Thriftify, which acts as an online retailer for 98% of Ireland’s charity shops, plans to expand its workforce with 20 new hires planned across the tech, e-commerce and sales and marketing sides of the business.
As well as their expansion plans, Thriftify has just received a huge financial boost having just signed a €1.6m investment deal, led by the very first HBAN Impact Syndicate, with participation from Themvar VC and leading angel investors, such as Ben Lewis, ex CEO of River Island, who are backing the circular economy and preloved clothing industry.
This investment comes off the back of ongoing UK growth for Thriftify, and major enhancements in its technology, which is now able to automatically value charity shop donations, list them on dozens of marketplaces online, and handle the entire end-to-end e-commerce journey, including customer care and fulfilment.
The twenty new jobs announced for Thriftify will be across all departments, but primarily in sales and marketing, as the social enterprise focuses on building its online presence and taking more sales away from fast fashion and into the used, sustainable fashion space. Thriftify has grown approximately 300% each year since launching in 2018 and is also investing in continued expansion across Britain.
Thriftify CEO Rónán Ó ’Dálaigh launched the company in 2018, having spotted an opportunity to sell second-hand books online and wanted to find a way to enable charity shops to sell their donations online.
Celebrating the closing of the investment, Thriftify CEO Rónán Ó Dálaigh highlighted the company’s mission-driven ethos: “Investment in impact driven companies is hard to come by, so this investment is a major boost not only to us, but to all entrepreneurs and companies whose priority is a sustainable, impactful future. As a team, we’re absolutely thrilled to have the resources we need to fundamentally change the fashion industry.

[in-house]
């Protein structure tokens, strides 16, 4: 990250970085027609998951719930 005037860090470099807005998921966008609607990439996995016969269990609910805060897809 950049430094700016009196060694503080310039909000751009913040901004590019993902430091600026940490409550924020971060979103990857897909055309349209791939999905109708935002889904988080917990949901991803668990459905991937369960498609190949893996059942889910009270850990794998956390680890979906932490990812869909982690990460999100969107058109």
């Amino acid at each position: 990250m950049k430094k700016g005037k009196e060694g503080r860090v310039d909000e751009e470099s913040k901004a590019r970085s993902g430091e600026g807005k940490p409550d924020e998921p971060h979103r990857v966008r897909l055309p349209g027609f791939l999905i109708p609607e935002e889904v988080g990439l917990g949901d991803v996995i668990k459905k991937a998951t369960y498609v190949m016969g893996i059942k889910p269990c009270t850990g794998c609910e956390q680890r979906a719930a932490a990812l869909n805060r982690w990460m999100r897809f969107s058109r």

“We’ve been boot-strapped and lean for a long time and while we’ll still stay true to that, we’re going to invest in some remarkable new hires and areas that we know are going to generate a major impact, so overall it’s definitely the most exciting period in our journey so far.
“The challenge we all face is changing how and why we do business, because from a climate perspective, our economic model is completely broken. Growth for growth’s sake has destroyed large parts of our planet and made us unhappier as a society. Seeing those with major capital come on board with our radical vision of disrupting one of the largest culprits, the fashion industry, gives me huge hope and optimism.”
Commenting on their investment, Yvan Gouttebelle, from HBAN said: “The HBAN Impact syndicate is delighted to support Thriftify’s innovative sustainable business model and future growth. We look forward to helping the company scale and succeed. I see a tremendous ability in Rónán and the team, who are able to break the boundaries of second-hand online marketplaces while supporting charitable organisations. HBAN’s investment in Thriftify is a clear sign that Irish business angels are dedicated to solving sustainable development goals for the Irish economy and beyond. While this is a strong start, more angel impact investing is needed.”
Commenting on their investment, Johnny Cosgrove, from Themvar said: “Themvar Holdings through its subsidiary Themvar Eight, is delighted to announce its investment in Thriftify. The Thriftify vision, strategy, and team, led by CEO Rónán Ó Dálaigh, really impressed us and we are excited and confident in the Company’s ability to brilliantly execute its plan. We look forward to a long and rewarding partnership”.
Thriftify are hoping this investment will help to make buying preloved items an easier experience for consumers as well as being good news for charity shops who want to increase sales with an online presence.
Having brought on board almost all of Ireland’s charity retailers, the Thriftify website is aiming to have all the registered charity retailers in Britain selling on the site by the end of 2023.
Thriftify has offices in both Dublin and London and currently employs 30 people full-time across Ireland, Britain, Moldova, India, Pakistan and Spain.
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